Queens psychology entry requirements

Last Updated on January 17, 2023

Psychology is the science of behaviour. You will cover topics from seven key areas, building understanding and critical insight throughout your degree programme.These key areas are:
1. Biological Psychology – Biological basis of behaviour: neuroscience, genetics, animal behaviour
2. Cognitive Psychology – Mental processes underlying thinking, memory, language and learning
3. Conceptual & Historical Issues – Considers where the discipline has come from, where it’s going, and the big unanswered questions of Psychology
4. Developmental Psychology – How we grow and develop, from conception to old age
5. Individual Differences – How we differ from one another in terms of traits, abilities and motivations
6. Research Methods – How we collect and analyse data to further understanding of the mind and behaviour
7. Social Psychology – How we perceive ourselves and others, interact as groups and the influences of culture and society

Psychology Degree Highlights

This programme is one of the few that provides free membership of our professional body the British Psychological Society for all our students.

Professional Accreditations

  • Successful completion of an accredited undergraduate programme confers eligibility for the Graduate Basis for Chartered Membership (GBC) with the British Psychological Society (BPS). As we invest in our students from day one by providing free Student Membership of the BPS throughout their accredited undergraduate degree programme, a graduate of Queen’s will automatically become a Graduate Member of the BPS with GBC on successful completion of their third year of study. This allows the use of the title MBPsS after their name for as long as they remain a member of the BPS.

Industry Links

World Class Facilities

  • We have recently invested to enhance facilities for students within the School including a fully refurbished state of the art teaching and learning space along with a dedicated student common room.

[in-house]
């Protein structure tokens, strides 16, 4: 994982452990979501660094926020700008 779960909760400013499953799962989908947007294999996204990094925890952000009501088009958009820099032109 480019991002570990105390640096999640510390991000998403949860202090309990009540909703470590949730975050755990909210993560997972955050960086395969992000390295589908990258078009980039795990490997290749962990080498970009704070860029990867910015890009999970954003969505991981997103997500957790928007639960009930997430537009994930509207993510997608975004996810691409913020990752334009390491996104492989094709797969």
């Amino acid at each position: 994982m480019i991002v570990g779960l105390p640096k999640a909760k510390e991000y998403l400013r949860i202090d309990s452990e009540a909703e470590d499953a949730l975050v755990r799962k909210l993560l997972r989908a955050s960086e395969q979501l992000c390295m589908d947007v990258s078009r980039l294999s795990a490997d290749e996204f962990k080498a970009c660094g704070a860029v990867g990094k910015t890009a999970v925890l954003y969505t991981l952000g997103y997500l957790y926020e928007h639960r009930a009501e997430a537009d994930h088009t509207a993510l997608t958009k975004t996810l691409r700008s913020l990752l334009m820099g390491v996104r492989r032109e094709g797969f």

We also have a range of specialist equipment and laboratories where our cutting-edge research takes place. As a student, you’ll have the opportunity to use many of these facilities during the research projects you’ll undertake as part of your degree. For example, we have a brand new animal behaviour research lab, brain stimulation labs, virtual reality and motion-capture technology, eye-tracking devices, a child development observation lab, a postural control and ageing lab and a large psychometric test library amongst other facilities.

Internationally Renowned Experts

  • The most recent Research Excellence Framework (REF 2014) placed the School among the UK’s top 20 Psychology, Psychiatry and Neuroscience departments in terms of both research intensity and research impact. Our impact reflects how the School’s research is informing policy makers, developing industry partnerships and ultimately touching on the lives of thousands of individuals. We’re at the forefront of ground breaking research which you’ll find embedded throughout our teaching.

Student Experience

  • You’ll feel part of our School community. We are committed to supporting our students with our Transition into Higher Education program which begins in week one with team building activities and continues through our newly revamped personal tutoring and peer mentoring schemes.

Zoe Robinson, Student on one year Professional Placement with Aperture

My year of professional placement has had an enormous impact on me and my development.
Since starting Aperture, I have improved upon my skills and knowledge that I have learnt not only in my degree but in my previous work also.

My placement with Aperture has given me the opportunity to gain skills specific to psychology such as analytical and research skills. The placement year has also given me the employability skills and experience required for real-life work along with an increased understanding and awareness of the world of work.